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Powell Says Crosscurrents Continue To Weigh On U.S. Economic Outlook

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Reigniting optimism about a near-term interest rate cut, Federal Reserve Jerome Powell is prepared to tell lawmakers that crosscurrents have continued to weigh on the U.S. economic outlook since the central bank's June meeting.

Powell's prepared remarks before the House Financial Services Committee on Wednesday note crosscurrents, such as trade tensions and concerns about global growth, have been weighing on economic activity and the outlook.

The Fed chief points out that increased uncertainties about the economic outlook and muted inflation pressures led the central bank to pledge to "act as appropriate to sustain the expansion" at its June meeting.

Powell notes that many meeting participants saw that the case for a somewhat more accommodative monetary policy had already strengthened.

"Since then, based on incoming data and other developments, it appears that uncertainties around trade tensions and concerns about the strength of the global economy continue to weigh on the U.S. economic outlook," Powell says in his prepared remarks.

Powell says overall economic growth appears to have moderated in the second quarter after a strong first quarter driven largely by net exports and inventories.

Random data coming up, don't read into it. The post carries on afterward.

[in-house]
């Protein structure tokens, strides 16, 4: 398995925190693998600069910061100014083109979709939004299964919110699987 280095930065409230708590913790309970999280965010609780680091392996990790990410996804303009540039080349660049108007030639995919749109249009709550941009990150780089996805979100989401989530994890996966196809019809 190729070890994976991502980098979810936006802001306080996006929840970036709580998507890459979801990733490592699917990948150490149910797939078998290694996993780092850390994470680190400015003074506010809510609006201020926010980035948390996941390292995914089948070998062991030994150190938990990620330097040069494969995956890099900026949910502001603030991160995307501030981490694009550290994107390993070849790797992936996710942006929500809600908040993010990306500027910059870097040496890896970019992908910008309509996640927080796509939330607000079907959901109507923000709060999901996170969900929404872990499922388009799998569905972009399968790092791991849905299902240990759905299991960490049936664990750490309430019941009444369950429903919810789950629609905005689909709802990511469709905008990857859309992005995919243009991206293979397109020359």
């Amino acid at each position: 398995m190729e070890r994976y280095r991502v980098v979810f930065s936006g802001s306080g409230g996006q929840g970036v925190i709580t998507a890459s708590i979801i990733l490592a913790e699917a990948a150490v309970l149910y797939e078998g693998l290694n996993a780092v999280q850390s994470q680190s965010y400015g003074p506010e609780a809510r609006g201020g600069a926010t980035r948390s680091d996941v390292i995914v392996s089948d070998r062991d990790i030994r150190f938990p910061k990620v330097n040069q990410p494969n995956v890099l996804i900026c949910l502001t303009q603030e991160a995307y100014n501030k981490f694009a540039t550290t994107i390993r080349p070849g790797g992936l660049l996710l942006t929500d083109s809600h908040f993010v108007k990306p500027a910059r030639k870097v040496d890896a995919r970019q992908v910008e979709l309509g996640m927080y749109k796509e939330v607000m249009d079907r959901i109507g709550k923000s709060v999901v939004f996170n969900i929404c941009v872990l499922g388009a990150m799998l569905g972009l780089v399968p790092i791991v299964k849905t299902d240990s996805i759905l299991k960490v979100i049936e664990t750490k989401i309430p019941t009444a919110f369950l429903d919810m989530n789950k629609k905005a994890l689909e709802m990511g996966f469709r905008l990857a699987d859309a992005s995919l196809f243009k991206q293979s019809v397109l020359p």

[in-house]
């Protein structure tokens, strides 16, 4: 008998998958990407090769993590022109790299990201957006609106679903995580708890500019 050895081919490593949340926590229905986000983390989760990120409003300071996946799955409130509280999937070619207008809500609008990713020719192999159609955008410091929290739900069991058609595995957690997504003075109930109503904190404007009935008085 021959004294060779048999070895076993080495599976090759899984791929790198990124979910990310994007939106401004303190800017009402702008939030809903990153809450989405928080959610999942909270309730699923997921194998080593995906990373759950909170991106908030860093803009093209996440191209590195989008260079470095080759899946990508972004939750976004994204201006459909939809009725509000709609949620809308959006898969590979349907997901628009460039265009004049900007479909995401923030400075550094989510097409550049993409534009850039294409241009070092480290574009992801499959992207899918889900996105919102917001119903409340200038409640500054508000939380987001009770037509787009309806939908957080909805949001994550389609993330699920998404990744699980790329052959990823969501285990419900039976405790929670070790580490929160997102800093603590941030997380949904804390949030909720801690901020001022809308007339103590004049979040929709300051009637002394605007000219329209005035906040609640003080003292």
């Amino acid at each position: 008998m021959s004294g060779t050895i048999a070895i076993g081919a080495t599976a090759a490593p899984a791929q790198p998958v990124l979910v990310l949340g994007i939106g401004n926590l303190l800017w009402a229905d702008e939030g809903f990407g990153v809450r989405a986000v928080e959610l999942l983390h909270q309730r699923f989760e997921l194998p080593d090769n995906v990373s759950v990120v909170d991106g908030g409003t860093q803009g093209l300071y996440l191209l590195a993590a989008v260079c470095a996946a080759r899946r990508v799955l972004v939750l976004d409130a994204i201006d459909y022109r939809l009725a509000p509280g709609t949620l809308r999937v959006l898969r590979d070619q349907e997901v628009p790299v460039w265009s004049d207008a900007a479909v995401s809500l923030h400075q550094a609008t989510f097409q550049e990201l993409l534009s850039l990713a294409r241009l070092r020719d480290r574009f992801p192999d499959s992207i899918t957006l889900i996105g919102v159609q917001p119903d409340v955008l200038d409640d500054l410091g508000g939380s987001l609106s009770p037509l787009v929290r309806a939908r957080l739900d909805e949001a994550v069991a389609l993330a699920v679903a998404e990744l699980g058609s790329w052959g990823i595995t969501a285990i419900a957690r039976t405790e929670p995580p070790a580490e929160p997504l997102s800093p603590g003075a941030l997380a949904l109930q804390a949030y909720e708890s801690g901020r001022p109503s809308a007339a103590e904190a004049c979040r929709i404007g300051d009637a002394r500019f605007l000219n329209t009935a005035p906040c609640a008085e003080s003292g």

While Powell notes consumer spending growth appears to have bounced back in the second quarter, he says growth in business investment seems to have slowed notably amid concerns about trade tensions and slower growth in the global economy.

"In addition, housing investment and manufacturing output declined in the first quarter and appear to have decreased again in the second quarter," Powell says.

The Fed chairman also notes inflation pressures remain muted, with consumer price inflation running below the central bank's symmetric 2 percent objective.

Powell says the Fed's baseline outlook is for economic growth to remain solid, labor markets to stay strong and inflation to move back up over time to the 2 percent objective but warns uncertainties about the outlook have increased in recent months.

"In particular, economic momentum appears to have slowed in some major foreign economies, and that weakness could affect the U.S. economy," Powell says. "Moreover, a number of government policy issues have yet to be resolved, including trade developments, the federal debt ceiling, and Brexit."

"And there is a risk that weak inflation will be even more persistent than we currently anticipate," he adds. "We are carefully monitoring these developments, and we will continue to assess their implications for the U.S economic outlook and inflation."

Powell also warns the U.S. continues to confront important longer-run challenges, including lower labor force participation by those in their prime working years, the relative stagnation of middle and lower incomes, and low levels of upward mobility for lower-income families.

The House Financial Services Committee hearing is scheduled to begin at 10 am ET, with Powell's prepared remarks to be followed by a question-and-answer segment.

Powell is due to head to the other side of the Capitol on Thursday for testimony before the Senate Banking Committee.

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